The gulf between Amazon and the rest may have fallen from the 63% who said they spent with the online giant last Christmas, but nonetheless the gap between them and the rest remains substantial, with Argos set to receive business from around 20% of festive purchases.
It’s ambiguously indicated that if Amazon receives less of the public's predicted spending, then shoppers will be looking around more intently than last time out; retailers must be on the top of their game to capture consumer attention.
A not so surprising second place goes to the innovative Argos, a long-standing favourite who is reaping the rewards of notable efforts into digital investment, and delivery particularly. Argos has approached digital in-store service head on, with in-store tablets and kiosks now creating a more fluid user experience. A large push has also been exerted into the multichannel access of Argos produce, and the retailer is receiving great praise for its commitment to click-and-collect, and the use of large stores as mini warehouses, able to distribute to smaller stores using real-time stock management technology.
A word on supermarkets
In the supermarket sector, despite an uncertain year, it’s Tesco that surface in the strongest position. Ahead of this Christmas period, Tesco has flown ahead of its counterparts, placing 3rd of all retailers forecasted to receive the greatest shares of consumer budget. This solidifies Tesco's popularity for non-food market offerings, such as home and electronic options. Asda, who placed third last year overall, has plummeted down to seventh, and the widely spoken of Aldi and Lidl are outside the top 10; unsurprising when you consider that these retailers are not present buying venues.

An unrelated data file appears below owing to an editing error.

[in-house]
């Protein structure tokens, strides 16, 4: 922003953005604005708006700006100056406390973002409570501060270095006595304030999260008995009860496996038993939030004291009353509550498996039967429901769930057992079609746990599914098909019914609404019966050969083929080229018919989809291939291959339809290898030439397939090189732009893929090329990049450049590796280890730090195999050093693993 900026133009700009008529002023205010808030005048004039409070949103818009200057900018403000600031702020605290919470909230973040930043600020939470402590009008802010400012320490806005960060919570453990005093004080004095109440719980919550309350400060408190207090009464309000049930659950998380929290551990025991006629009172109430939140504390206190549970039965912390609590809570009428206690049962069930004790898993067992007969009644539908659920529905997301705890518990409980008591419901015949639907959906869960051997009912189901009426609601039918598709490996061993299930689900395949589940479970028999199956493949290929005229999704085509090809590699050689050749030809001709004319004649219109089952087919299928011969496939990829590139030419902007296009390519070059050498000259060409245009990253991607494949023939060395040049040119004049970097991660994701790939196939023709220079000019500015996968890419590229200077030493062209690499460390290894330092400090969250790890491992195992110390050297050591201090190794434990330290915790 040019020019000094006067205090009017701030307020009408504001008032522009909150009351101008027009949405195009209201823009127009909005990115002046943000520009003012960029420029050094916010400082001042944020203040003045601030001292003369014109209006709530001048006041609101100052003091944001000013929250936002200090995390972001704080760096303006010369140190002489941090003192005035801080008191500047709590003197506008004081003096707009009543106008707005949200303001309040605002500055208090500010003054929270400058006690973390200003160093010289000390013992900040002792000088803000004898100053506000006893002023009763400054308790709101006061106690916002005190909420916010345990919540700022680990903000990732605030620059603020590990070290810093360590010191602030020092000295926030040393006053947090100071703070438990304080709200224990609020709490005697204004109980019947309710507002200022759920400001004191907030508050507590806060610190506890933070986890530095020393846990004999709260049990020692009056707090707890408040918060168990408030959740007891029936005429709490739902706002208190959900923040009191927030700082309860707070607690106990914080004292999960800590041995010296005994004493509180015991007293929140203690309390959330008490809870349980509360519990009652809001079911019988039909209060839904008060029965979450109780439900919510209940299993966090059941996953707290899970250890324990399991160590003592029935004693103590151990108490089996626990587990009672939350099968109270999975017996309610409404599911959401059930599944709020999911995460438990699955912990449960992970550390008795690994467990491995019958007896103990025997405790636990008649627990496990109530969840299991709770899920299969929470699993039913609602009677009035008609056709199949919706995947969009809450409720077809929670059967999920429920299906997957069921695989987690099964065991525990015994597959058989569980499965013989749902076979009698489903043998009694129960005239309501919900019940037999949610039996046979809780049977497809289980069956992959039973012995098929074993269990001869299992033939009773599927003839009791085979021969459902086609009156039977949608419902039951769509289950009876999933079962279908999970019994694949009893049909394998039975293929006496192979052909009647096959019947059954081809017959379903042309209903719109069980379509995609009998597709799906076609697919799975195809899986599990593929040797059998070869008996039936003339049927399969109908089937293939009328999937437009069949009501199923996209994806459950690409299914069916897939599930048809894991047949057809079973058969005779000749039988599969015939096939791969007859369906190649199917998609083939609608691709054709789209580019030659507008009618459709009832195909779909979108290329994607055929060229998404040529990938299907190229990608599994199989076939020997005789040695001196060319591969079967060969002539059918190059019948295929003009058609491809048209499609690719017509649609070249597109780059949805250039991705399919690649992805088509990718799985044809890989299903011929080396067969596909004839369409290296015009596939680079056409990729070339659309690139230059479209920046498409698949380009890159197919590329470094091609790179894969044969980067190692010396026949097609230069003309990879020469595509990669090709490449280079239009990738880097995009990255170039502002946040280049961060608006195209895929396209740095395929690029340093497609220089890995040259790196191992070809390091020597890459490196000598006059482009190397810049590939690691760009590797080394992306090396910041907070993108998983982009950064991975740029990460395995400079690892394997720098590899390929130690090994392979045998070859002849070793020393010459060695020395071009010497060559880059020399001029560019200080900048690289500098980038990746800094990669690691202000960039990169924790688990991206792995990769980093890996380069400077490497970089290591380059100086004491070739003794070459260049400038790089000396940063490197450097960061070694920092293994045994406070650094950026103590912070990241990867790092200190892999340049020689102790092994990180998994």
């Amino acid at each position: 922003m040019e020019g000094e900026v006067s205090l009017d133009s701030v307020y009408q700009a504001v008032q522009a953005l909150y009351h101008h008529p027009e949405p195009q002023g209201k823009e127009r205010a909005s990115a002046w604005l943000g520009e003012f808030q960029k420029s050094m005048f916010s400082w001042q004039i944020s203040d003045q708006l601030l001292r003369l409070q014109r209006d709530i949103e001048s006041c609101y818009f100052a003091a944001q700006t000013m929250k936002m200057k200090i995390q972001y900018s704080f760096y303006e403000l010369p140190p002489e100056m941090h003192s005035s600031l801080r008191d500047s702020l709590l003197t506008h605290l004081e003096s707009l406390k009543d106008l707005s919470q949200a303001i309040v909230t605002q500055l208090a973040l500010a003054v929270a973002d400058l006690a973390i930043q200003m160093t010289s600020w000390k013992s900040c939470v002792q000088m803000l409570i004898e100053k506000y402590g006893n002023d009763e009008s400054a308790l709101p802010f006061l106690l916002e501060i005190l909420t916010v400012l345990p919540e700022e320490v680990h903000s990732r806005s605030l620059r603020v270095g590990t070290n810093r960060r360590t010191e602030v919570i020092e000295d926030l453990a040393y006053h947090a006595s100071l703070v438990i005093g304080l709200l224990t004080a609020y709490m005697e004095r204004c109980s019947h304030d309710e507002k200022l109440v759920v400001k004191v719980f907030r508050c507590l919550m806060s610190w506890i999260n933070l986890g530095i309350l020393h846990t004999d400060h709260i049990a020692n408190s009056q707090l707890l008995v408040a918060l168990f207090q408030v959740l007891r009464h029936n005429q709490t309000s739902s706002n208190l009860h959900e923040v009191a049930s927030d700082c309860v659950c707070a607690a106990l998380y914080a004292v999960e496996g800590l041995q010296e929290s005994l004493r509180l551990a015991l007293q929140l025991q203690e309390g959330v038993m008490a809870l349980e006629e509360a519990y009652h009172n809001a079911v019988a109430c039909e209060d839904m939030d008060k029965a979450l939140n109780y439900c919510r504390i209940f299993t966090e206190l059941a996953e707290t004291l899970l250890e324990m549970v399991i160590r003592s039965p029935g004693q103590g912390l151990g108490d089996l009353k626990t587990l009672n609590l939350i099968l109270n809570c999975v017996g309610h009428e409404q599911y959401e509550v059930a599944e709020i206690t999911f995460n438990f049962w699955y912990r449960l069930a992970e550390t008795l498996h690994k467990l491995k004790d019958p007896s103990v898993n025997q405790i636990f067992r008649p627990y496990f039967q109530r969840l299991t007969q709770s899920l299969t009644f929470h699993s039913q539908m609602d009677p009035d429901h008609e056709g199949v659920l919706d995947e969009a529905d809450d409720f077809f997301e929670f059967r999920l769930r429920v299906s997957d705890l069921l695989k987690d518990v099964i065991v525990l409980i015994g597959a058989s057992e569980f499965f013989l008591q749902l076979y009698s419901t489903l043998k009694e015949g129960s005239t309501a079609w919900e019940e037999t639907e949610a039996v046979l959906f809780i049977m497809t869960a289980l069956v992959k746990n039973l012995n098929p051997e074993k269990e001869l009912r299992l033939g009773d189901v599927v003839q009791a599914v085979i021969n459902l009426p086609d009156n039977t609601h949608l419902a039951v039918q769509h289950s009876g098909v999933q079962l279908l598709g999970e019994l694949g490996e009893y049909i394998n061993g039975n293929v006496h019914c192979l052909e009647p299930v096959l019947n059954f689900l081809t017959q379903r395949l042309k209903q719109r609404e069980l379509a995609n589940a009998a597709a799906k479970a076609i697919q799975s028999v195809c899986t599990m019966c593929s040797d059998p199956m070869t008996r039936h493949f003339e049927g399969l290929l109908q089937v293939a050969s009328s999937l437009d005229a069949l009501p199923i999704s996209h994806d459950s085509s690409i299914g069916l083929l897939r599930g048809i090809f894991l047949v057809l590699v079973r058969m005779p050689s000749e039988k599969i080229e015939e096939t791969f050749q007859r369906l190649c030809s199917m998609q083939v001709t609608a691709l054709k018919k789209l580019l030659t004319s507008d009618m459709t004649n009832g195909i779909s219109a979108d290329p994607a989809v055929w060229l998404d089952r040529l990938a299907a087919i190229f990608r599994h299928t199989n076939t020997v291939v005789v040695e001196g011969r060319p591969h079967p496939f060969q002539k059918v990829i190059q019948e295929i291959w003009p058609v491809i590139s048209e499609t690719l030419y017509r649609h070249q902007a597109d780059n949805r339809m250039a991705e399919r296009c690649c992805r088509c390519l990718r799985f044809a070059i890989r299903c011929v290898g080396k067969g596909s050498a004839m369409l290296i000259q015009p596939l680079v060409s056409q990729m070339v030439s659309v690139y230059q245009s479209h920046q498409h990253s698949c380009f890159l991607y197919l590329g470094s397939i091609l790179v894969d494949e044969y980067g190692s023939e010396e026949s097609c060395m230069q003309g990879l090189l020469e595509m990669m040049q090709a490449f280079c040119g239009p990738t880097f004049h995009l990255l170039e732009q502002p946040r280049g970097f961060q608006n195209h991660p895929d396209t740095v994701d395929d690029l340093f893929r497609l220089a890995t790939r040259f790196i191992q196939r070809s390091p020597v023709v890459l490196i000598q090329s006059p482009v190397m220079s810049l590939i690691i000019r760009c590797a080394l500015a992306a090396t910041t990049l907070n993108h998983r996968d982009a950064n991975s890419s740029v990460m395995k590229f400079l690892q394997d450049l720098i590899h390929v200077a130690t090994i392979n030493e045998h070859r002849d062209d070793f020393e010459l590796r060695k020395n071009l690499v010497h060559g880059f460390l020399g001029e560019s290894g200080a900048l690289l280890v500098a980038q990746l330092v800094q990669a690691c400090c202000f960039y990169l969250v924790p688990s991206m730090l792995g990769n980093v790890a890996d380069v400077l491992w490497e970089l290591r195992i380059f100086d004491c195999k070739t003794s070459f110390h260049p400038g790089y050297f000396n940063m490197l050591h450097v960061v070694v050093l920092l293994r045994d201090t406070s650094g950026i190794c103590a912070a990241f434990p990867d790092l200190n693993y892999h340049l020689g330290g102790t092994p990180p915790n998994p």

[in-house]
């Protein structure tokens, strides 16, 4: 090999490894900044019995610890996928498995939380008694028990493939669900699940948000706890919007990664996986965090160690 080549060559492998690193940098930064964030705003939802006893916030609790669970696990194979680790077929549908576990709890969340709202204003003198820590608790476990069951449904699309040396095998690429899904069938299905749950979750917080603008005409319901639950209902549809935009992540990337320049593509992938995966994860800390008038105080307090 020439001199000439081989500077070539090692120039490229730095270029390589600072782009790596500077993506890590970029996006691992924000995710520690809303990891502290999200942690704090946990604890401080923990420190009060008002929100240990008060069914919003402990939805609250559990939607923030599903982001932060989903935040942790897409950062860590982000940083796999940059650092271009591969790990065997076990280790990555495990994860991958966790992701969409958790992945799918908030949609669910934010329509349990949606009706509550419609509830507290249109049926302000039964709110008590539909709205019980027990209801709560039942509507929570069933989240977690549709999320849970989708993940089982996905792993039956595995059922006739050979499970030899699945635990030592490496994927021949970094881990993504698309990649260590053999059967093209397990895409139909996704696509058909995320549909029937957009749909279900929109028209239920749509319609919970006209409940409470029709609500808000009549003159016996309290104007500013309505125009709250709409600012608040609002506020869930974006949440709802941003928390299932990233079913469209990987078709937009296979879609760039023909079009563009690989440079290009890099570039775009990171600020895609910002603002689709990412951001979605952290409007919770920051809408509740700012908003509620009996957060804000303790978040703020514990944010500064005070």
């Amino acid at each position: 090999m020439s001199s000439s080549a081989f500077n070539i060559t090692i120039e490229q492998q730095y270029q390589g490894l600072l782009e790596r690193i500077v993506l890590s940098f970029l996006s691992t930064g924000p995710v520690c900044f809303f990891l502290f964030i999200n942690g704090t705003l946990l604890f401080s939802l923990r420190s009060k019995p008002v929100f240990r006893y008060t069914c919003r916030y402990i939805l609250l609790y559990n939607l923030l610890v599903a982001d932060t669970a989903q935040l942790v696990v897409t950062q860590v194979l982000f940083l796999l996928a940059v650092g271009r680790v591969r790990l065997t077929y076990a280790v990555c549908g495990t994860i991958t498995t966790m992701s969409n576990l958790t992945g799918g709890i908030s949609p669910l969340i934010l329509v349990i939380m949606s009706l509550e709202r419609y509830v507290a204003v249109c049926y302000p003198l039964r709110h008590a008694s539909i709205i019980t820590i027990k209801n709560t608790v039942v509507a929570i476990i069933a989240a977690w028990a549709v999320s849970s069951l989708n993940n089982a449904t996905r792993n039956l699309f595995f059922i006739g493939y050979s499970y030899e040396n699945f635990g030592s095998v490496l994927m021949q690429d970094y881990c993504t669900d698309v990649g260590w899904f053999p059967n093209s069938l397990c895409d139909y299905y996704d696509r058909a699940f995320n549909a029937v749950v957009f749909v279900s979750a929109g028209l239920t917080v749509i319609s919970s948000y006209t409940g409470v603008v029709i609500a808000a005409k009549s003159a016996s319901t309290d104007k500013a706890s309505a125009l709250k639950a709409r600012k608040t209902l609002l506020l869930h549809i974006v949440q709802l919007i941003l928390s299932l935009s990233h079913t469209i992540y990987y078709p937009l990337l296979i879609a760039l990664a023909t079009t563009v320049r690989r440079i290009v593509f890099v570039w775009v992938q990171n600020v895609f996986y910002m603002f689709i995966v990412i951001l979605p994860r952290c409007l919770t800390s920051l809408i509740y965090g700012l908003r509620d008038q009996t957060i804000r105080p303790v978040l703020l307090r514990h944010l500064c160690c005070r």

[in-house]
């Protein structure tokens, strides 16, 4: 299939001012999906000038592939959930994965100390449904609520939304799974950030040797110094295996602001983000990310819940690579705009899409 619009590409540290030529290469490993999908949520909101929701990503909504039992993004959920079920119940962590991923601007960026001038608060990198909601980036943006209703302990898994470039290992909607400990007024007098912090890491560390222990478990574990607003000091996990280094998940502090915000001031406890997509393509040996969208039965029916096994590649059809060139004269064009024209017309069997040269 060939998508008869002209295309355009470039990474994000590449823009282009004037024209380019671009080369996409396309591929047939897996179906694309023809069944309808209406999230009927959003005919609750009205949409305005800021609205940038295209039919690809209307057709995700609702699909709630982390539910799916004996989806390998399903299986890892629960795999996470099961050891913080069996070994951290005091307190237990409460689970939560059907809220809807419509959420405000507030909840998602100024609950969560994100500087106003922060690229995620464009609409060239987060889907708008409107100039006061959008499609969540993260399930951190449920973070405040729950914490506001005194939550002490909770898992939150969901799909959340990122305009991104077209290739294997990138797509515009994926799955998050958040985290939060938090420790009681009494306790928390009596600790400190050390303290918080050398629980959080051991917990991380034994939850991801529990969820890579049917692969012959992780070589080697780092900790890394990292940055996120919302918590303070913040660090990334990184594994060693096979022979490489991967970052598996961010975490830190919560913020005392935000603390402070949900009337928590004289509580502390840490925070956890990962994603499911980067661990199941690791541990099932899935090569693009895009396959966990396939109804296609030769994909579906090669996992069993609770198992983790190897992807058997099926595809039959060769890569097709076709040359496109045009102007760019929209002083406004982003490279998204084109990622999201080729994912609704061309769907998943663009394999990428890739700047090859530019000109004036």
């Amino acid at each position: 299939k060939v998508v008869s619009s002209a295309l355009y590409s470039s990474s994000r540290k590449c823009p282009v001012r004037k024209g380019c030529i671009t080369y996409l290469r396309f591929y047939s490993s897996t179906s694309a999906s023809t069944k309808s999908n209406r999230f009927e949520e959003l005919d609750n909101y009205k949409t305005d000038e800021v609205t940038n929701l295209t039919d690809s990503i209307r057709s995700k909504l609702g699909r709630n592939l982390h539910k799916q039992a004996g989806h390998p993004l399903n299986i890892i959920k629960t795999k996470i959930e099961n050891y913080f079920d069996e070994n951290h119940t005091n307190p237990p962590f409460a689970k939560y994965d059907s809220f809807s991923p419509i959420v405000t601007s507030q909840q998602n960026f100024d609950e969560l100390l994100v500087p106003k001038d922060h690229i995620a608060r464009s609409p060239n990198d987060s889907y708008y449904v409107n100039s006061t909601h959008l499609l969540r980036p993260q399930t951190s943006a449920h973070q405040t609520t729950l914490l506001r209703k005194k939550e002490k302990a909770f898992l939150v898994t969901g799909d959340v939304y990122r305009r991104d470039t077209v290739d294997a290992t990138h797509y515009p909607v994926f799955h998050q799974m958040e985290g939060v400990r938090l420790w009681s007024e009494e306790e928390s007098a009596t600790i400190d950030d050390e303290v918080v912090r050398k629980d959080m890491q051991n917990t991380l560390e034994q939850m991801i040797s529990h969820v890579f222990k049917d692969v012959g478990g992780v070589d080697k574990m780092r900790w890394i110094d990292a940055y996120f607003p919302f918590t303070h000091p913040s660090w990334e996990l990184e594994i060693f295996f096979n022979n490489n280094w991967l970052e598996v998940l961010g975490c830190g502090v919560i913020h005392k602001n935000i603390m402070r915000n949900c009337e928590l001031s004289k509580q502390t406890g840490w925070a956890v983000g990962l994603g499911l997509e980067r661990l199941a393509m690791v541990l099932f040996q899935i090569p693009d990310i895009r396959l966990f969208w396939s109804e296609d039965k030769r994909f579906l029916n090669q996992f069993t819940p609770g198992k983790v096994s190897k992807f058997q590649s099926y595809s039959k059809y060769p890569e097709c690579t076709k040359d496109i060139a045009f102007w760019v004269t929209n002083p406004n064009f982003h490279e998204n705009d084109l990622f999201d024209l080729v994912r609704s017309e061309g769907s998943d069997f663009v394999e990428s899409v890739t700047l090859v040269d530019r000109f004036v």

What influences these results?
Amazon has been able to provide a seamless user experience; with easy to find products, quick payment transactions, efficient fulfilment services, and what sometimes feels like an infinite product range. It’s clear to see how it has risen into such a retail superpower.
Others can learn from Amazon’s model; real time delivery, recommended purchases and personalised emails are further examples of how Amazon has embraced technological developments.
When it comes to influencing the shopping habits of festive purchasers online, two main criteria lead the way; discount and quality. A retailer that satisfies buyers in these areas puts themselves in good stead for prosperous Christmas results. According to The IMRG Capgemini e-Retail Sales Index, the weeks between November 2nd and December 27th see the nation spend £21.6bn online.
In-store is a slightly different story. Here, product quality surpasses discounts, evidencing that range quality and range extensiveness means more when the shopping experience is tangible. However, discounts do come in at a close second. The explosion of Black Friday is seemingly not a fad, but with us for good.
When will shoppers shop?
The goldmine period, when seasonal retailers must ensure they’re geared up at least one month before Christmas, a third of all festive shopping budget is spent in this window. An astonishing 17% is taken by Black Friday, while an organised 25% of shoppers plan to secure their gifts two months ahead of the big day itself.
Throughout recent years, planning for the Christmas period has altered dramatically. Trading cycles have extended further in advance of Christmas Day, and more people are planning ahead to avoid being part of the 5% who face a final week of flurried purchasing chaos.
Chapter 3 in our Christmas Retail Blog Series tackles the consumer experience. For this and all other current parts, click here.